Outside, the plains are flat and endless, dotted with stunted, blackened trees. I am fascinated, and strangely settled by this. This landscape reminds me so very much of South Australia where I grew up, of the Adelaide plains where my own mother spent the war as a W.A.A.F on a training base in the driest state on the driest continent after enlisting when war broke out. I see the same wide, open skies as we have back home in Australia, the scope for airplanes to soar unbidden toward the stars.
Knowing I have to write, I burrow about in my bag for a notebook, but all I have is my phone. So I tap out some paragraphs and send them via messenger to a friend in Australia for safekeeping. Moments later, he’s emailed them back to me and he tells me he’s stored them as well so they are not lost. The passage I wrote out on that bus will end up in my book at the opening of Chapter Nine, but I don’t know that now. I’ve suddenly got a character called Eva and she’s travelled all the way here from California, and the road is endless and long and she’s passing wooden gates leading down long tracks toward ranches. I peer at those gates. They are another story. For another time.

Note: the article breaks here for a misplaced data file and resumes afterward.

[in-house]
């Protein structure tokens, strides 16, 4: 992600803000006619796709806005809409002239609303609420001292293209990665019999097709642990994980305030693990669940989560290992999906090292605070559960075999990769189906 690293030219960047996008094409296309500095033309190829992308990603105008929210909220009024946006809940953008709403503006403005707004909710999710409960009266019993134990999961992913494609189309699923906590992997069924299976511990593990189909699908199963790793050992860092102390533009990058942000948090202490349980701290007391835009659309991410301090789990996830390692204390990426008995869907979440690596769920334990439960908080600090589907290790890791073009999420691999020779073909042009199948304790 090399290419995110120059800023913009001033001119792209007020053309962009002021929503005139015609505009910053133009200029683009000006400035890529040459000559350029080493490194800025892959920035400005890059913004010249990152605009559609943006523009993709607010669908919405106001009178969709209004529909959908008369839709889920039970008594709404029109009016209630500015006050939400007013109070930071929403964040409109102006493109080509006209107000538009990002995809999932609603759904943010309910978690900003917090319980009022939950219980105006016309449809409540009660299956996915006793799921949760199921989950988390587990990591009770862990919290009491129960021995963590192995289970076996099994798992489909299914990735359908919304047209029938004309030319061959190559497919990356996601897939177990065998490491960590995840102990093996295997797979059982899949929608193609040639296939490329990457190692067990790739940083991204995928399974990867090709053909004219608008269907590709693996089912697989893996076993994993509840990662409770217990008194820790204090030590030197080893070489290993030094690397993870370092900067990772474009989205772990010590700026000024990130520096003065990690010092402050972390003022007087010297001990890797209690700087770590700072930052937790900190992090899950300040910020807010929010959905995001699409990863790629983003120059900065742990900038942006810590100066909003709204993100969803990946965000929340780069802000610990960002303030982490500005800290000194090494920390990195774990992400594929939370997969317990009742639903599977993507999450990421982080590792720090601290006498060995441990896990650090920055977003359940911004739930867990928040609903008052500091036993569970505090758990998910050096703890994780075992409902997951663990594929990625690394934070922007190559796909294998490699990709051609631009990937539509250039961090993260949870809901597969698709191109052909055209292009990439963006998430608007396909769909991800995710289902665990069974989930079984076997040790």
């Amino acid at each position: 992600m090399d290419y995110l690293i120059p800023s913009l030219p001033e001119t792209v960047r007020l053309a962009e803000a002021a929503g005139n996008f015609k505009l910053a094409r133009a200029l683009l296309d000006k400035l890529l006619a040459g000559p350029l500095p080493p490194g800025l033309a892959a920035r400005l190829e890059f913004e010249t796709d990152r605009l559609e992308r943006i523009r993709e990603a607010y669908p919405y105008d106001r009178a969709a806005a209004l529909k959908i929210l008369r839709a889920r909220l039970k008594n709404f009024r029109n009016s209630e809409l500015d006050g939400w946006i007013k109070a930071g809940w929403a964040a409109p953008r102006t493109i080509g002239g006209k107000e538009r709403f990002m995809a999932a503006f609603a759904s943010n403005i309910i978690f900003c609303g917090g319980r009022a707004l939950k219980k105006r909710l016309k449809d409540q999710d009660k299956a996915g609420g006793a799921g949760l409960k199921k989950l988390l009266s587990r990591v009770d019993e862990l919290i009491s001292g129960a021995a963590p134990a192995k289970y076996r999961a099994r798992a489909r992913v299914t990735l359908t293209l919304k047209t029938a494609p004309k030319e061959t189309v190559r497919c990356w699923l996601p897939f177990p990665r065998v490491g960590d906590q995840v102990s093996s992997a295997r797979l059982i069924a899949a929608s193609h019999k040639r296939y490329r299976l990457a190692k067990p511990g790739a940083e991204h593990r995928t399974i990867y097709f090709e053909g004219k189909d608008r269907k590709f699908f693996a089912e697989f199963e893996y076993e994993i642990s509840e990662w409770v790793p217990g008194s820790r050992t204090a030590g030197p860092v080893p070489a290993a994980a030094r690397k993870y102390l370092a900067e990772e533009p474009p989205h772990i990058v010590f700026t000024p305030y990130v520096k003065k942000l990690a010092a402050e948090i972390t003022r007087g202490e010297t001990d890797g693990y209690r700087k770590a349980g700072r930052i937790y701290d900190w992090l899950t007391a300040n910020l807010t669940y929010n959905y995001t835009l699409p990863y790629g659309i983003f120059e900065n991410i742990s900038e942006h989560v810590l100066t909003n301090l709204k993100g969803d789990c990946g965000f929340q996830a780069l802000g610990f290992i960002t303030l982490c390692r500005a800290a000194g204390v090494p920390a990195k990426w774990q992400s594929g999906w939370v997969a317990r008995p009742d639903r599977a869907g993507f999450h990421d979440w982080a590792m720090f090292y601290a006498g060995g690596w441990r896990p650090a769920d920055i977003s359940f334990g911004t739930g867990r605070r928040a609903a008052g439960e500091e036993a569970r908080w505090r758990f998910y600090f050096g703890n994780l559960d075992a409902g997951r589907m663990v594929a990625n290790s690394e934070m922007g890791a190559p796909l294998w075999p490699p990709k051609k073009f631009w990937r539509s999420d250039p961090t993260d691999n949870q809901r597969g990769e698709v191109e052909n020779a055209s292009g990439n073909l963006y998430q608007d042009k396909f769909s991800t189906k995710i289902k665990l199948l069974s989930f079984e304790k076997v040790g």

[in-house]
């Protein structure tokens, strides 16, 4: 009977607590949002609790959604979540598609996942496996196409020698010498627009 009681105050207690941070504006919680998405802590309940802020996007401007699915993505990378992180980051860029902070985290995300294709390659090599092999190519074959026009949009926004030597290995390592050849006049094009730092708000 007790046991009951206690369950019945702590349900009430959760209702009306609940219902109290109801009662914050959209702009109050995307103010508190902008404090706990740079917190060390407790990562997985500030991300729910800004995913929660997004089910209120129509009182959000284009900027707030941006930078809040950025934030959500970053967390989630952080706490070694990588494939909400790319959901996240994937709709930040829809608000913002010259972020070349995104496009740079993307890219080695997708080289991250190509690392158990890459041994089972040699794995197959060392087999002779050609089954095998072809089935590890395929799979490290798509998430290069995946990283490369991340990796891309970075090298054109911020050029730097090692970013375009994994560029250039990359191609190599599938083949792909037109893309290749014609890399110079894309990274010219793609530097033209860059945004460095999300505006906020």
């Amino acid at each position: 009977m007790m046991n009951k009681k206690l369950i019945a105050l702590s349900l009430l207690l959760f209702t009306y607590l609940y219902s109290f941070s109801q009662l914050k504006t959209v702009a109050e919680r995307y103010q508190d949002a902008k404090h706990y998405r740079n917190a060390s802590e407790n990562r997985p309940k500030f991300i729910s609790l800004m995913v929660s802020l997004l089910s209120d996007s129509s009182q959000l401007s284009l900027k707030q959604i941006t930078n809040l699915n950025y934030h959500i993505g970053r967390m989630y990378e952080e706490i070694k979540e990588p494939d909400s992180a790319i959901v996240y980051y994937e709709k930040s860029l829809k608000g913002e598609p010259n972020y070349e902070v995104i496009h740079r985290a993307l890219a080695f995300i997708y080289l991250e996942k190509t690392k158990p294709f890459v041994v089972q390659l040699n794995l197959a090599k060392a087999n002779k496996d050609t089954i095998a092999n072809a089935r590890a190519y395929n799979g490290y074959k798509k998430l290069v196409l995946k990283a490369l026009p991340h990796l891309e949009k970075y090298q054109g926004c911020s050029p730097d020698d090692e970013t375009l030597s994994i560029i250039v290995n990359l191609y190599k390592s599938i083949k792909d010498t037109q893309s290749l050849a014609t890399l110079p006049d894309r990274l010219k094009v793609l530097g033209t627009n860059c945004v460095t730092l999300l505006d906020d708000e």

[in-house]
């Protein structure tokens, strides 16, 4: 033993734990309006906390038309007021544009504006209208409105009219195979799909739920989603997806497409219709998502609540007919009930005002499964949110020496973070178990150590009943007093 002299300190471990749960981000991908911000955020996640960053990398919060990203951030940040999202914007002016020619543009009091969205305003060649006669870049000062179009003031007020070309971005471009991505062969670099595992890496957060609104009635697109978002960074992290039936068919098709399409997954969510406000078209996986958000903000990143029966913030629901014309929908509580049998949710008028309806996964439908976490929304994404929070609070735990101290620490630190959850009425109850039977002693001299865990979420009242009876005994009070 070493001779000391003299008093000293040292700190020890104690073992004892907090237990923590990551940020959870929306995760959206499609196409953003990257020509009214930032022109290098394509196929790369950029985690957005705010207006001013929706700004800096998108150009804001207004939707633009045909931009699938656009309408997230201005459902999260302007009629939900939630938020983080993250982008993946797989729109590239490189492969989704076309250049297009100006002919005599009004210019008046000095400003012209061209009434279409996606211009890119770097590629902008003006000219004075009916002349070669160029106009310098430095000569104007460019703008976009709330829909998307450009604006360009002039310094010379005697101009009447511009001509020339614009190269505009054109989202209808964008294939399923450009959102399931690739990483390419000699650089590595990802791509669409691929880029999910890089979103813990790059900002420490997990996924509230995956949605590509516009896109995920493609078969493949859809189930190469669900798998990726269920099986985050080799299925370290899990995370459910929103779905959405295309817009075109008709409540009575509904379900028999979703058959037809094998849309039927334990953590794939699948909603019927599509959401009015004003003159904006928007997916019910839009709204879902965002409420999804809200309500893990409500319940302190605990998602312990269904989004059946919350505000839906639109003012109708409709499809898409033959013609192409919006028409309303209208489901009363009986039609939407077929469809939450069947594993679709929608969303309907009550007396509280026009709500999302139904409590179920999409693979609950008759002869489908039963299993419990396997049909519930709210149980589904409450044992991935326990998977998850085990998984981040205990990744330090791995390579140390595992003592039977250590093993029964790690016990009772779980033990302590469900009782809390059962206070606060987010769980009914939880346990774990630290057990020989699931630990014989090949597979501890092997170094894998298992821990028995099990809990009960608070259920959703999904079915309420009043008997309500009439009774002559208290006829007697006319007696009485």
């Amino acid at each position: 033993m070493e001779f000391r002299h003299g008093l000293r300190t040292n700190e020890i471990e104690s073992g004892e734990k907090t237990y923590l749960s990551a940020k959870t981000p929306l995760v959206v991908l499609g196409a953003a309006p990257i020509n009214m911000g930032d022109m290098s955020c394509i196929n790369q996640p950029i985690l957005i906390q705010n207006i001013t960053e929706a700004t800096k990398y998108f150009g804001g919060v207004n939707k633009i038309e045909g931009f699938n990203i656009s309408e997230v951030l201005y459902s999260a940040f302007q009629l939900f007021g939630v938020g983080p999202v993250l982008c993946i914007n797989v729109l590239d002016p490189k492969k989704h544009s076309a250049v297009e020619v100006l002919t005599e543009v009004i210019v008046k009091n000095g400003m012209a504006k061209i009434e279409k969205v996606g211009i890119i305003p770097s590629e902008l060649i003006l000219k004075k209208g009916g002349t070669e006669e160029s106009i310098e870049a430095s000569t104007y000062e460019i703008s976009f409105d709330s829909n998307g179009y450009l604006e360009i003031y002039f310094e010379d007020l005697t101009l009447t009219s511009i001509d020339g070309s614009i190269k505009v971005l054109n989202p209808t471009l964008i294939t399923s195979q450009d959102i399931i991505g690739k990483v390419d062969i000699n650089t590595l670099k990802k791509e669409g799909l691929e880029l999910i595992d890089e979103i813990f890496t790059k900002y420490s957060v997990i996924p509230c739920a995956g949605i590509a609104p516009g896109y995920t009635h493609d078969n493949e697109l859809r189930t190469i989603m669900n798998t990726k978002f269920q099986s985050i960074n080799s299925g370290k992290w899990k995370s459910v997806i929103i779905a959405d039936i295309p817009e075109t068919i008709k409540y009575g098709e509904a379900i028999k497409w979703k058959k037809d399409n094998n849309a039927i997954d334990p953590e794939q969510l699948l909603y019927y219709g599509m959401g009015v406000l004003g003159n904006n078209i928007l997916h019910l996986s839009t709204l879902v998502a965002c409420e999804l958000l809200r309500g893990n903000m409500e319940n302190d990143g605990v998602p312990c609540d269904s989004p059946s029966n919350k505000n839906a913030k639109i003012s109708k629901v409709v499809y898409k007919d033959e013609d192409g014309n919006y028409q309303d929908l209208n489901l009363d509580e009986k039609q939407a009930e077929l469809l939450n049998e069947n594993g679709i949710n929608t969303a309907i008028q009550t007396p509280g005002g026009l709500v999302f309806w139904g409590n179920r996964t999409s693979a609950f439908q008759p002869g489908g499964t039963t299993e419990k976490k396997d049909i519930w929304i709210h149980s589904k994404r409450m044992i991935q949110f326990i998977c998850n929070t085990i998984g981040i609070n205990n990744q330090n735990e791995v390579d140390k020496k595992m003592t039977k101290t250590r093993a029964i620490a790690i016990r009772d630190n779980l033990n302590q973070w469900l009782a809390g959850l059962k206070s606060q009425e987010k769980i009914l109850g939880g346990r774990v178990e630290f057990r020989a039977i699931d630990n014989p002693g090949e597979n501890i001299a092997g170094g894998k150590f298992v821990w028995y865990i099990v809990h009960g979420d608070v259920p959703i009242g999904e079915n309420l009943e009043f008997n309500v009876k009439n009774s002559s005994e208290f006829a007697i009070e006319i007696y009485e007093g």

On the highway, utility trucks swish past the bus and I watch them whip by in the rain, trying to catch a glimpse of the stickers on back. I catch my breath when we pass towns with names I’ve heard of in the news- like Waco.
Darkness falls. I go back to snapping photographs, taking videos of this strange, yet familiar seeming place.
When we pull in outside Abilene hours later, the wind has stilled and the night sky spreads above our heads. All around us, the Texan plains sit flat and silent. We’re dropped in a bus shelter on the side of the highway. A couple other passengers scuttle off.
Soon, we’re alone out here. I call the taxi company which I booked back in Australia. The owner tells me not to worry, my driver will be here in forty-five minutes. My daughter’s sense of humour has rolled away with the storm. “You’re kidding me?” she asks. “Come on. Forty-five minutes?” I look for options. The storm might have stilled but it’s freezing and we’re alone out here.
Up the road, I spot a Subway. Pick up trucks are stacked neatly outside, their noses pointing to the glass doors. We lug our suitcases up there. Inside, its light and warm and they’re playing ZZ Top. I chuckle that we’ve landed in Footloose, but my daughter begs me not to leave her in here to use the restrooms. We have coffee, the kids working here are friendly and helpful and when our taxi rolls in, an old green automobile with a lovely woman driving, she’s charming too. She dissipates tension like a breeze and is fascinated by the fact I’m a novelist. She chats easily with both of us and too soon, we’re at our hotel.
She asks me to send her links to my books. That night, we share a few text messages. I’ve heard of Southern hospitality. But nothing prepares me on this first night for the lovely people I was about to meet in the next few days, for their unexpected kindness, for the heartfelt passion I’m about to develop for those World War Two Fly Girls on this moving, inspiring trip.